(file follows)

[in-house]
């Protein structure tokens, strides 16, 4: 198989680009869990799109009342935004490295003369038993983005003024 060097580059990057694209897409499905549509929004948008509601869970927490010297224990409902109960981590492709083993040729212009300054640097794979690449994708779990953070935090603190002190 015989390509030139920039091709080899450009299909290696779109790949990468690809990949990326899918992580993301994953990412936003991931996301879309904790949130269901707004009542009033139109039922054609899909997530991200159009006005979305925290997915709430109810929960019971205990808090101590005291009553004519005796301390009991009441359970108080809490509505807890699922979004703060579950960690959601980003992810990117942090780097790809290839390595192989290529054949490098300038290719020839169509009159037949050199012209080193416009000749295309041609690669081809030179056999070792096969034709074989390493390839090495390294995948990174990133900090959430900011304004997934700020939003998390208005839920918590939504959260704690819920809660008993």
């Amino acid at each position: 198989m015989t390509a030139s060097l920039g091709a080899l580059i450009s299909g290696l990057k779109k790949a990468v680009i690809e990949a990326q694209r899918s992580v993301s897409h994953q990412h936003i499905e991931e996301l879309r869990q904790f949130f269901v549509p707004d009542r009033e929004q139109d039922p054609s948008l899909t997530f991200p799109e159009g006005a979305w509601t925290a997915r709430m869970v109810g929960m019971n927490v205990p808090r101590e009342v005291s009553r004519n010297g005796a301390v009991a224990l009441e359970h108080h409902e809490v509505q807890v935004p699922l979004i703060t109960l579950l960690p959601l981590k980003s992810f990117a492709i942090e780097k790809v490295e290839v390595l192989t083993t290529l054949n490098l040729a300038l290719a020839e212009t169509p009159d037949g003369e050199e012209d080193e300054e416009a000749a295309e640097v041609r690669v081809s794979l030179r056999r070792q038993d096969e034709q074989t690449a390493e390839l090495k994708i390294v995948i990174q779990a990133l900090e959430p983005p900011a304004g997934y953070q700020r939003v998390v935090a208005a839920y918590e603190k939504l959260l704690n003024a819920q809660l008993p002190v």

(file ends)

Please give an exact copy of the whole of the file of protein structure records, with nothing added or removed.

[in-house]
């Protein structure tokens, strides 16, 4: 198989680009869990799109009342935004490295003369038993983005003024 060097580059990057694209897409499905549509929004948008509601869970927490010297224990409902109960981590492709083993040729212009300054640097794979690449994708779990953070935090603190002190 015989390509030139920039091709080899450009299909290696779109790949990468690809990949990326899918992580993301994953990412936003991931996301879309904790949130269901707004009542009033139109039922054609899909997530991200159009006005979305925290997915709430109810929960019971205990808090101590005291009553004519005796301390009991009441359970108080809490509505807890699922979004703060579950960690959601980003992810990117942090780097790809290839390595192989290529054949490098300038290719020839169509009159037949050199012209080193416009000749295309041609690669081809030179056999070792096969034709074989390493390839090495390294995948990174990133900090959430900011304004997934700020939003998390208005839920918590939504959260704690819920809660008993």
């Amino acid at each position: 198989m015989t390509a030139s060097l920039g091709a080899l580059i450009s299909g290696l990057k779109k790949a990468v680009i690809e990949a990326q694209r899918s992580v993301s897409h994953q990412h936003i499905e991931e996301l879309r869990q904790f949130f269901v549509p707004d009542r009033e929004q139109d039922p054609s948008l899909t997530f991200p799109e159009g006005a979305w509601t925290a997915r709430m869970v109810g929960m019971n927490v205990p808090r101590e009342v005291s009553r004519n010297g005796a301390v009991a224990l009441e359970h108080h409902e809490v509505q807890v935004p699922l979004i703060t109960l579950l960690p959601l981590k980003s992810f990117a492709i942090e780097k790809v490295e290839v390595l192989t083993t290529l054949n490098l040729a300038l290719a020839e212009t169509p009159d037949g003369e050199e012209d080193e300054e416009a000749a295309e640097v041609r690669v081809s794979l030179r056999r070792q038993d096969e034709q074989t690449a390493e390839l090495k994708i390294v995948i990174q779990a990133l900090e959430p983005p900011a304004g997934y953070q700020r939003v998390v935090a208005a839920y918590e603190k939504l959260l704690n003024a819920q809660l008993p002190v």